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Research Project: PLANT RESISTANCE, BIOLOGY, AND RESISTANCE MANAGEMENT OF CORN PESTS, WITH EMPHASIS ON WESTERN CORN ROOTWORM

Location: Plant Genetics Research

Title: Effects of refuges on the evolution of resistance to transgenic corn by western corn rootworm, Diabrotica virgifera virgifera LeConte

Author
item Dietloff, Jennifer - University Of Iowa
item Dunbar, Mike - University Of Iowa
item Ingber, David - University Of Iowa
item Hibbard, Bruce
item Gassmann, Aaron - University Of Iowa

Submitted to: Pest Management Science
Publication Type: Peer Reviewed Journal
Publication Acceptance Date: 1/29/2015
Publication Date: 2/27/2015
Publication URL: http://handle.nal.usda.gov/10113/61784
Citation: Dietloff, J., Dunbar, M.W., Ingber, D.A., Hibbard, B.E., Gassmann, A.J. 2015. Effects of refuges on the evolution of resistance to transgenic corn by western corn rootworm, Diabrotica virgifera virgifera LeConte. Pest Management Science. 72:190-198.

Interpretive Summary: The western corn rootworm is a major pest of corn causing millions of dollars of economic loss annually through yield reductions and preventative management practices. Corn producing toxins derived from Bacillus thuringiensis (Bt) have been developed to help manage western corn rootworm. Since Bt corn became commercially available for management of western corn rootworm, studies have demonstrated the ability of this species to evolve resistance to Bt toxins in both laboratory and field settings. Two refuge strategies, a block refuge and a blended refuge, are employed to delay evolution of resistance to Bt crops by pest insects. We used an experimental evolution approach to compare the efficacy of the block and blended refuge strategies in delaying resistance in western corn rootworm to a specific Bt toxin (Cry34/35Ab1). In agreement with many other studies involving this pest, we confirm that this pest developed resistance after multiple generations on Bt corn. However, we also found evidence in some bioassays that refuges delayed the development of resistance. In general, we found that the block-refuge strategy delayed resistance evolution to a greater extent than the blended-refuge strategy. Because western corn rootworm evolved resistance to Bt corn even when refuges were present, refuges alone are likely not enough to delay resistance in the field. Applying integrated pest management, which uses a variety of methods to manage pest populations, in addition to using insect resistance management is likely the best approach for managing western corn rootworm populations and delaying the evolution of Bt resistance.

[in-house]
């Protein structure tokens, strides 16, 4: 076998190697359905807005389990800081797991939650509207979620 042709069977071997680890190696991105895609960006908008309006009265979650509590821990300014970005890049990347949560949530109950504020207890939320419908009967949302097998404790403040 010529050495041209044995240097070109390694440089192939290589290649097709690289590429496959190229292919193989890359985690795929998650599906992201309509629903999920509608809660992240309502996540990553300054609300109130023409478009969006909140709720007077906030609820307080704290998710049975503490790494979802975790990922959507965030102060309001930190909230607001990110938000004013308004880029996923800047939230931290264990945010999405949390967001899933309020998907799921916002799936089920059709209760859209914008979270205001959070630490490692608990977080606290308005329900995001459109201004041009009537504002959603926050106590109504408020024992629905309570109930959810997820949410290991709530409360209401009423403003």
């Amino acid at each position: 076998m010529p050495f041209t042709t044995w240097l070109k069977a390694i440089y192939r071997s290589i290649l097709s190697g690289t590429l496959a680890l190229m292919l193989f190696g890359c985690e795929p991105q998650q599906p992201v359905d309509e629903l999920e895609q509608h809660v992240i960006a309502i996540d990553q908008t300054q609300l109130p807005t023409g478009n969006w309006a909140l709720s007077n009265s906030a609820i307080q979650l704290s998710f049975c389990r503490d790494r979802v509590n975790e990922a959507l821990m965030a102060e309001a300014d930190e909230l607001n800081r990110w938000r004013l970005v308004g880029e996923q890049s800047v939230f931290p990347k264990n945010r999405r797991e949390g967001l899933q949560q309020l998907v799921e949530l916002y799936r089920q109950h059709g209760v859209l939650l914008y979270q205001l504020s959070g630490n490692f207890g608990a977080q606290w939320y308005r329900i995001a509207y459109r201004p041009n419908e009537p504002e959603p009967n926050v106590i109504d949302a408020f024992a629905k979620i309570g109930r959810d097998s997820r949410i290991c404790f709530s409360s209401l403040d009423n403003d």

Technical Abstract: Diabrotica virgifera virgifera LeConte is a major pest of corn causing millions of dollars of economic loss annually through yield reductions and preventative management practices. Corn producing toxins derived from Bacillus thuringiensis (Bt) have been developed to help manage D. v. virgifera. Since Bt corn became commercially available for management of D. v. virgifera, studies have demonstrated the ability of this species to evolve resistance to Bt toxins in both laboratory and field settings. Two refuge strategies, a block refuge and a blended refuge, are employed to delay evolution of resistance to Bt crops by pest insects. We used an experimental evolution approach to compare the efficacy of the block and blended refuge strategies in delaying resistance in D. v. virgifera to the Bt toxin Cry34/35Ab1. In agreement with many other studies of D. v. virgifera, we confirm that this pest developed resistance after multiple generations on Bt corn. However, we also found evidence in some bioassays that refuges delayed the development of resistance. In general, we found that the block-refuge strategy delayed resistance evolution to a greater extent than the blended-refuge strategy. Because D. v. virgifera evolved resistance to Bt corn even when refuges were present, refuges alone are likely not enough to delay resistance in the field. Applying integrated pest management, which uses a variety of methods to manage pest populations, in addition to using insect resistance management is likely the best approach for managing D. v. virgifera populations and delaying the evolution of Bt resistance.